Since Hall1 proposed about two years ago the use of carbon tetrachlorid for the removal of hookworms harbored in human beings, this substance has been generally recognized as an effective anthelmintic, and is extensively employed for combating hookworm disease in tropical regions. The results have been, in general, better than those with any other drug that has heretofore been used for the same purpose.
Effective as it is, the use of this drug is not always unaccompanied by certain ill effects. There have already been a number of cases reported showing the toxic property of this drug, manifested in ways varying from a mild, transient attack of dizziness, headache and nausea to such severe symptoms as fever, pain, vomiting, or even convulsions and death.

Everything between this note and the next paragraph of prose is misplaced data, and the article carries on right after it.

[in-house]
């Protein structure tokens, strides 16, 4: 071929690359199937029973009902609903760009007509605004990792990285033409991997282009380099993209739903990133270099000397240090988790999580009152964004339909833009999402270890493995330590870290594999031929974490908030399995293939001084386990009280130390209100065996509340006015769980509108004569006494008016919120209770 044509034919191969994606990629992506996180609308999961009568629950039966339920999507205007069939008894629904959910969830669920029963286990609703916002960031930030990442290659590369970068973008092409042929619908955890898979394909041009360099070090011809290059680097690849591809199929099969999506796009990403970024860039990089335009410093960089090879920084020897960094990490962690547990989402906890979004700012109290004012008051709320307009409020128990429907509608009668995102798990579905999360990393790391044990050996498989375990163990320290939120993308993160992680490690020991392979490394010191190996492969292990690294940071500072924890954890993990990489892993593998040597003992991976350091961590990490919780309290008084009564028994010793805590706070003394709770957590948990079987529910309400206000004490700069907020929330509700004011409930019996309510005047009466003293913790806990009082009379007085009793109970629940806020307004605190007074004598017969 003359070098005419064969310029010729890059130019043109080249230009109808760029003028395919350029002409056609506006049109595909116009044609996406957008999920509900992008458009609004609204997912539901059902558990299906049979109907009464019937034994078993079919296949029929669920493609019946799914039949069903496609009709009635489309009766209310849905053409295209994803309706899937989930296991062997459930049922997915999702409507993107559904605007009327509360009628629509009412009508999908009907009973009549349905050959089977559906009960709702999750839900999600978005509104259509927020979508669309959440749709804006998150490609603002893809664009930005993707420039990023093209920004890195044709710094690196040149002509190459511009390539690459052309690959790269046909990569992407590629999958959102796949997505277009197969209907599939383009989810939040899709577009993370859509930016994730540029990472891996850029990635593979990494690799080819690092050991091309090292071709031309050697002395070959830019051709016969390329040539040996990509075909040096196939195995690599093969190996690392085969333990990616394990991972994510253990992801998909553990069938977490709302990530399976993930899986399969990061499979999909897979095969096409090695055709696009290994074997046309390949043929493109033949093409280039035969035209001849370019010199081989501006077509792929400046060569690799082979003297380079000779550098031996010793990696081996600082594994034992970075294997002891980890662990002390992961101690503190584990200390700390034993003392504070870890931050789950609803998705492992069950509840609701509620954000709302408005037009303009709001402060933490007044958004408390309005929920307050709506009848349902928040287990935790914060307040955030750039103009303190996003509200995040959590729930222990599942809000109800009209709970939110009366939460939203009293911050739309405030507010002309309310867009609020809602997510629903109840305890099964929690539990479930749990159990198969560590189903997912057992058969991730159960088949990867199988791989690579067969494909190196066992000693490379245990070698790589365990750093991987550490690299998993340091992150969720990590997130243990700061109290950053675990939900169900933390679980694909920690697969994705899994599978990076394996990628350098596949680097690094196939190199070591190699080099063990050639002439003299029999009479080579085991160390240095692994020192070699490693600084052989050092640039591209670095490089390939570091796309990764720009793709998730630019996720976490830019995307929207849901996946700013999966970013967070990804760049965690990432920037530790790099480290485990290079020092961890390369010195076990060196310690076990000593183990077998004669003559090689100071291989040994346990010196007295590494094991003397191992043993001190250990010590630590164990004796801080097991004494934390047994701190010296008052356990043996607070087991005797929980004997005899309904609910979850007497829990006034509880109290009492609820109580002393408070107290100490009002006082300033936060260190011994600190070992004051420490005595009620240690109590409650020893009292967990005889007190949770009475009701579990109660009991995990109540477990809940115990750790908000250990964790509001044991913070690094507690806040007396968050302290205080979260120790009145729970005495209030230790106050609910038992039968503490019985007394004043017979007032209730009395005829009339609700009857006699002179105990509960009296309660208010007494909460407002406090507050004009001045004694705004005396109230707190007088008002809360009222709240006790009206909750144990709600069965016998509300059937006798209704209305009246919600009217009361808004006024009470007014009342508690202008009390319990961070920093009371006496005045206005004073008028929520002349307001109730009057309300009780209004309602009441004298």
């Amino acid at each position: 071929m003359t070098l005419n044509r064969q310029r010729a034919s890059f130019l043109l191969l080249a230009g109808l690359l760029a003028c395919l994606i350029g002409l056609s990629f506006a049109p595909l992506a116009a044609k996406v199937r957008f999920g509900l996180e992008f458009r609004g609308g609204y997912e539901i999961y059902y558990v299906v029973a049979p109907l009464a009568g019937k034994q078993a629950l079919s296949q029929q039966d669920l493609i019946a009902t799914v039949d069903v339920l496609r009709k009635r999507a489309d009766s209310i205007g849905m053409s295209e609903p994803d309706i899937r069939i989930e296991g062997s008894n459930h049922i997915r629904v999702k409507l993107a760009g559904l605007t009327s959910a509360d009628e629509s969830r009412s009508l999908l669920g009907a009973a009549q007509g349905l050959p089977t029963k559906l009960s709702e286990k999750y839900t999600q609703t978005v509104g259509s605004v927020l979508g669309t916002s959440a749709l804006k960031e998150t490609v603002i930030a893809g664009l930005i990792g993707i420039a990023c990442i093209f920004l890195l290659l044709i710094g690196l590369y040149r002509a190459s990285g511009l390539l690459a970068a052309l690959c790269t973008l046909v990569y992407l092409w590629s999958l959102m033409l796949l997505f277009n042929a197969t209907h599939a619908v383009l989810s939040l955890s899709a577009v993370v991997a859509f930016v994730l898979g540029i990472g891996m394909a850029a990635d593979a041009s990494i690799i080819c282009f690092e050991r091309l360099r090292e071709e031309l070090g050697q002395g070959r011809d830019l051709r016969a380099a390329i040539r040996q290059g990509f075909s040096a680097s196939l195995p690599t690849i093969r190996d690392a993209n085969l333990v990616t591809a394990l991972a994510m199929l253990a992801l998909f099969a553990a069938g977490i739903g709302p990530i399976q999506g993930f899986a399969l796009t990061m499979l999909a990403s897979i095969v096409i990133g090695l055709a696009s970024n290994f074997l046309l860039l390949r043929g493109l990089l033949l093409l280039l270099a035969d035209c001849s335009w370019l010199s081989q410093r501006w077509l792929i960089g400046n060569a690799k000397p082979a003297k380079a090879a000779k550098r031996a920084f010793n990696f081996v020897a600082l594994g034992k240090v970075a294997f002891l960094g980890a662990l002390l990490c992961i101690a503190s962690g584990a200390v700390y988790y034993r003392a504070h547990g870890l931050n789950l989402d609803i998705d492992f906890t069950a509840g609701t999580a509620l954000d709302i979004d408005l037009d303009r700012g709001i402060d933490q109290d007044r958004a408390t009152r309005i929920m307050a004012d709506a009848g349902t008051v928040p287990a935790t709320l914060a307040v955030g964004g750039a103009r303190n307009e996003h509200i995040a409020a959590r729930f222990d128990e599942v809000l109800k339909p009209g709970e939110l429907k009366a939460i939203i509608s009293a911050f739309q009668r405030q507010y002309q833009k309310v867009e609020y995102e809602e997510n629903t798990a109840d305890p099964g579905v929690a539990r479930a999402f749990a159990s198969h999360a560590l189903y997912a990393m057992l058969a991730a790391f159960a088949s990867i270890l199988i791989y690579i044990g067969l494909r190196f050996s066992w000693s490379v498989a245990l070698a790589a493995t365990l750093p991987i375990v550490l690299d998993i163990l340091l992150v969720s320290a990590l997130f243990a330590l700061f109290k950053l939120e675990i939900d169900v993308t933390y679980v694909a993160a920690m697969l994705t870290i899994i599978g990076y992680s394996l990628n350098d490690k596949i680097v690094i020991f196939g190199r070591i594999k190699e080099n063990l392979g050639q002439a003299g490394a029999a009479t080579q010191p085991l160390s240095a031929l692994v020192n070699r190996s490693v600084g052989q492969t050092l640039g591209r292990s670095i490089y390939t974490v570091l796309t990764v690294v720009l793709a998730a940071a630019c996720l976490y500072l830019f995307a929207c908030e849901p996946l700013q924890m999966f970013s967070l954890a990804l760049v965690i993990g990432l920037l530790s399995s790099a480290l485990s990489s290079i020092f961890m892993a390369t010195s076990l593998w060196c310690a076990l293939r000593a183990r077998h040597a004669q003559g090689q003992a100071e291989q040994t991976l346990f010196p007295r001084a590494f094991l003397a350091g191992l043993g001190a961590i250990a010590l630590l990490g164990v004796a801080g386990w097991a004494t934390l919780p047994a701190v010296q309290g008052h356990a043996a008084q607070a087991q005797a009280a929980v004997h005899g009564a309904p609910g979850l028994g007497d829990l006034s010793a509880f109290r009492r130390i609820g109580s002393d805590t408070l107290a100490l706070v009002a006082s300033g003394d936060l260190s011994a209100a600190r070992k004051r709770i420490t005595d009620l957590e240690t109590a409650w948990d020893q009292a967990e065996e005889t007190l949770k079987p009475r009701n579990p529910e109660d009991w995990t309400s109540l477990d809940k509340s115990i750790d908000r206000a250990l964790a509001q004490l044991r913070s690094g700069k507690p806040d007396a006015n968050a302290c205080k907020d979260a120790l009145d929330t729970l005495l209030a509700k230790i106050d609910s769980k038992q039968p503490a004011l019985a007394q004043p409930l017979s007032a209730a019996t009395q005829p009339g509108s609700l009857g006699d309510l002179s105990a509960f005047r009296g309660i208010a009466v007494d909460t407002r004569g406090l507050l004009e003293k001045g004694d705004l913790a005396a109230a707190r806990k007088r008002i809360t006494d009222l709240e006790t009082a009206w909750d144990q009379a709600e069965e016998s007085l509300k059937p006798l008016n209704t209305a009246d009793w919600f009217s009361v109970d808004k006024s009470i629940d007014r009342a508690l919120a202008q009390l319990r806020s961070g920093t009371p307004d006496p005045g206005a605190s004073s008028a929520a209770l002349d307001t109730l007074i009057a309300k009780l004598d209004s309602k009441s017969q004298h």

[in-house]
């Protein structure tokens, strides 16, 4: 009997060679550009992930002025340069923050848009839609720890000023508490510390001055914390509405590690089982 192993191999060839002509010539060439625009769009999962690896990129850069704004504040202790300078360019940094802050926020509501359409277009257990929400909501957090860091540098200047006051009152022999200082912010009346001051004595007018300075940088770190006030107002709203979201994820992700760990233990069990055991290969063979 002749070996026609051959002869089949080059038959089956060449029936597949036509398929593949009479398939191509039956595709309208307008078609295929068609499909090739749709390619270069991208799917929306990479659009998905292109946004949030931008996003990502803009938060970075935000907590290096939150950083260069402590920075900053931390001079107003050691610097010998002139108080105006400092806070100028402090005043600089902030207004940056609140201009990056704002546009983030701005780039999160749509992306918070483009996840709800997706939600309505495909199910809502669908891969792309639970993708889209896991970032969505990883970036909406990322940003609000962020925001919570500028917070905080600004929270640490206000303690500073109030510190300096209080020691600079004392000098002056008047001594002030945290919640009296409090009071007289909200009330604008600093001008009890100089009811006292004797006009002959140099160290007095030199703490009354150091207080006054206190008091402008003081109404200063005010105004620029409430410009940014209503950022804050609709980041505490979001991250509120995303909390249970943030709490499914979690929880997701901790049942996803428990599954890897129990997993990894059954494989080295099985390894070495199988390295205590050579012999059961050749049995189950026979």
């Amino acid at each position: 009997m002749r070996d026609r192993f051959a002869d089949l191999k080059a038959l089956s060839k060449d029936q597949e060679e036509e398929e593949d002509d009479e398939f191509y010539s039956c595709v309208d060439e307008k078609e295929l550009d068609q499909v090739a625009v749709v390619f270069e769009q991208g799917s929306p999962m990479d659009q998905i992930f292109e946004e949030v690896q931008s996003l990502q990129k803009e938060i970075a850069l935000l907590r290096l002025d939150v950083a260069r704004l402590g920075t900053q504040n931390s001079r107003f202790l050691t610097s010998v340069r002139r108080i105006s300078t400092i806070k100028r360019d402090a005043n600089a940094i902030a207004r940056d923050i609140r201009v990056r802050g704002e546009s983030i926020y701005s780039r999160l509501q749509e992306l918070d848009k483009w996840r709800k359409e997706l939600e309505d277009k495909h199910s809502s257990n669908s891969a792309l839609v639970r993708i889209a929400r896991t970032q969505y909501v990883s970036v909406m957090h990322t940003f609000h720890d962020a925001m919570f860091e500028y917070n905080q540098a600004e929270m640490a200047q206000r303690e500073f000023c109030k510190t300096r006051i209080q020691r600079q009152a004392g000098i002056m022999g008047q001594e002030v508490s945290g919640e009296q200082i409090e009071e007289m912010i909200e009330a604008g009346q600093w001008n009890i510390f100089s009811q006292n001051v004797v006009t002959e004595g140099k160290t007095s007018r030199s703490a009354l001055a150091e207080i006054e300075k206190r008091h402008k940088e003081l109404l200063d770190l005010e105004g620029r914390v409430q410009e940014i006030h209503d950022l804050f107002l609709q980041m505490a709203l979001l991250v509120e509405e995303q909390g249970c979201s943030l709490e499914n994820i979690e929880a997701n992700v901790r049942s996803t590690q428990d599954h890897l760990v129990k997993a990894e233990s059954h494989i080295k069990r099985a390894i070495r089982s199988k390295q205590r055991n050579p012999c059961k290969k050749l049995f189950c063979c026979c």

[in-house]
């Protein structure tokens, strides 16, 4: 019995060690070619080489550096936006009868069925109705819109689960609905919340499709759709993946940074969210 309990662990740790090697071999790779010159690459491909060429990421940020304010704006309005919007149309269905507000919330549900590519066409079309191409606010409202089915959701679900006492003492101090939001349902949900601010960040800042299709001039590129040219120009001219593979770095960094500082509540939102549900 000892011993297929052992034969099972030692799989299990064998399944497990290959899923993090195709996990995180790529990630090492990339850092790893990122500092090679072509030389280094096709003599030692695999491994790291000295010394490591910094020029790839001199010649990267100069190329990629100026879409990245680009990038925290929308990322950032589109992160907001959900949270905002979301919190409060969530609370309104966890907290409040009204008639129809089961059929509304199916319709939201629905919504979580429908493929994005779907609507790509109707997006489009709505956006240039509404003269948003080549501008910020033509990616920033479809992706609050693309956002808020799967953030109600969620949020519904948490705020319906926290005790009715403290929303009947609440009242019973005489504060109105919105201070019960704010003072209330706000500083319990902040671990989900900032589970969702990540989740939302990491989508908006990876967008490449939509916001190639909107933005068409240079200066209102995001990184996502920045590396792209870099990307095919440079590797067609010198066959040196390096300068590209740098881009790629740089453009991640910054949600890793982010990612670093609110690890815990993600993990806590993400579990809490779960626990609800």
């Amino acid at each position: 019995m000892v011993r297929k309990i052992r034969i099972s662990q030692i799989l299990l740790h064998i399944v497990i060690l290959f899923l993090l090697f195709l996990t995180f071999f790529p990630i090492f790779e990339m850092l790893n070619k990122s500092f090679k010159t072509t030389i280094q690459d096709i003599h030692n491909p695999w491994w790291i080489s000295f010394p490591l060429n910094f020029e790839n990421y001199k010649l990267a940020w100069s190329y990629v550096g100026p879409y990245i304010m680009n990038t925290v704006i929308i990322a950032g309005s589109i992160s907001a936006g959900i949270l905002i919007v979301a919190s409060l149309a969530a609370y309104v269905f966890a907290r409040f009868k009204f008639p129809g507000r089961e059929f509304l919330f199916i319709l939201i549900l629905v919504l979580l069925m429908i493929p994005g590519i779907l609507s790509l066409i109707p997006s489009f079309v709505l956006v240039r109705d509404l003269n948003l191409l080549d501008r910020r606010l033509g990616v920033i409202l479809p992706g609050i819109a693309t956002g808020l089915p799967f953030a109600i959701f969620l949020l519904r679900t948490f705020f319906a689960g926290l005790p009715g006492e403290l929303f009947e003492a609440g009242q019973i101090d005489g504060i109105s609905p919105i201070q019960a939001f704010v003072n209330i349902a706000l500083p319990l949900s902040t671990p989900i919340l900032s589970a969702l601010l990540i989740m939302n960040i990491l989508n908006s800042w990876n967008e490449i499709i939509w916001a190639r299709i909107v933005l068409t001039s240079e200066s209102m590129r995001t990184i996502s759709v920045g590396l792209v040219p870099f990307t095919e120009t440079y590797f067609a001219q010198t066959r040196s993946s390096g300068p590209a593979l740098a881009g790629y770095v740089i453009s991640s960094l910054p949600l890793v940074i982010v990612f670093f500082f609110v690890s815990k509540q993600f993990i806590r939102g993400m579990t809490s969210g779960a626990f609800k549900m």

Clinically there is a great deal of individual variation in the reaction to the drug. Many persons show no ill after-effects whatever, others show mild
PHELPS BM, HU CH. CARBON TETRACHLORID POISONING: REPORT OF TWO FATAL CASES AND A SERIES OF ANIMAL EXPERIMENTS. JAMA. 1924;82(16):1254–1256. doi:10.1001/jama.1924.02650420018010
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